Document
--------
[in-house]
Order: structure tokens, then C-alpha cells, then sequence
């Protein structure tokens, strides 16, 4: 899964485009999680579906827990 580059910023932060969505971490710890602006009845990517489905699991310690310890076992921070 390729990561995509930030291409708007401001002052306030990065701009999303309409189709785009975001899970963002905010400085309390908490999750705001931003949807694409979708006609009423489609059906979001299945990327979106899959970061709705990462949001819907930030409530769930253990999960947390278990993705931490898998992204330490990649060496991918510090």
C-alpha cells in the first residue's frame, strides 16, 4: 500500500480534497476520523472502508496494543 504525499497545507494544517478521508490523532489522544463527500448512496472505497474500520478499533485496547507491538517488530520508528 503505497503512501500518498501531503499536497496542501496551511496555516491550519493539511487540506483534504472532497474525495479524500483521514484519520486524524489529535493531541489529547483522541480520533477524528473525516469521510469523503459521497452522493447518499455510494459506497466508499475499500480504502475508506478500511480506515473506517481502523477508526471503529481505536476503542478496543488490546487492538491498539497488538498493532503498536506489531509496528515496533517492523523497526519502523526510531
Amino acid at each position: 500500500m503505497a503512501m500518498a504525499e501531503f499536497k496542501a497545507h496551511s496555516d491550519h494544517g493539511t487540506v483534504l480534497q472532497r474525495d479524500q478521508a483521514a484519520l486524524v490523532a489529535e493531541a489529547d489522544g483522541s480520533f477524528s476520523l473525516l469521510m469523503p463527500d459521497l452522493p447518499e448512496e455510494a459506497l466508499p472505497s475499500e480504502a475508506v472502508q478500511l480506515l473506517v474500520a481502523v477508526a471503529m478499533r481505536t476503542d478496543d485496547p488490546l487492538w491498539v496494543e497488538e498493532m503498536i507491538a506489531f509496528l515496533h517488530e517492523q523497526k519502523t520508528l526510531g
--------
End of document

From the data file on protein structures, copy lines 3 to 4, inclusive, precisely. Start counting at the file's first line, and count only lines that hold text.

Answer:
């Protein structure tokens, strides 16, 4: 899964485009999680579906827990 580059910023932060969505971490710890602006009845990517489905699991310690310890076992921070 390729990561995509930030291409708007401001002052306030990065701009999303309409189709785009975001899970963002905010400085309390908490999750705001931003949807694409979708006609009423489609059906979001299945990327979106899959970061709705990462949001819907930030409530769930253990999960947390278990993705931490898998992204330490990649060496991918510090």
C-alpha cells in the first residue's frame, strides 16, 4: 500500500480534497476520523472502508496494543 504525499497545507494544517478521508490523532489522544463527500448512496472505497474500520478499533485496547507491538517488530520508528 503505497503512501500518498501531503499536497496542501496551511496555516491550519493539511487540506483534504472532497474525495479524500483521514484519520486524524489529535493531541489529547483522541480520533477524528473525516469521510469523503459521497452522493447518499455510494459506497466508499475499500480504502475508506478500511480506515473506517481502523477508526471503529481505536476503542478496543488490546487492538491498539497488538498493532503498536506489531509496528515496533517492523523497526519502523526510531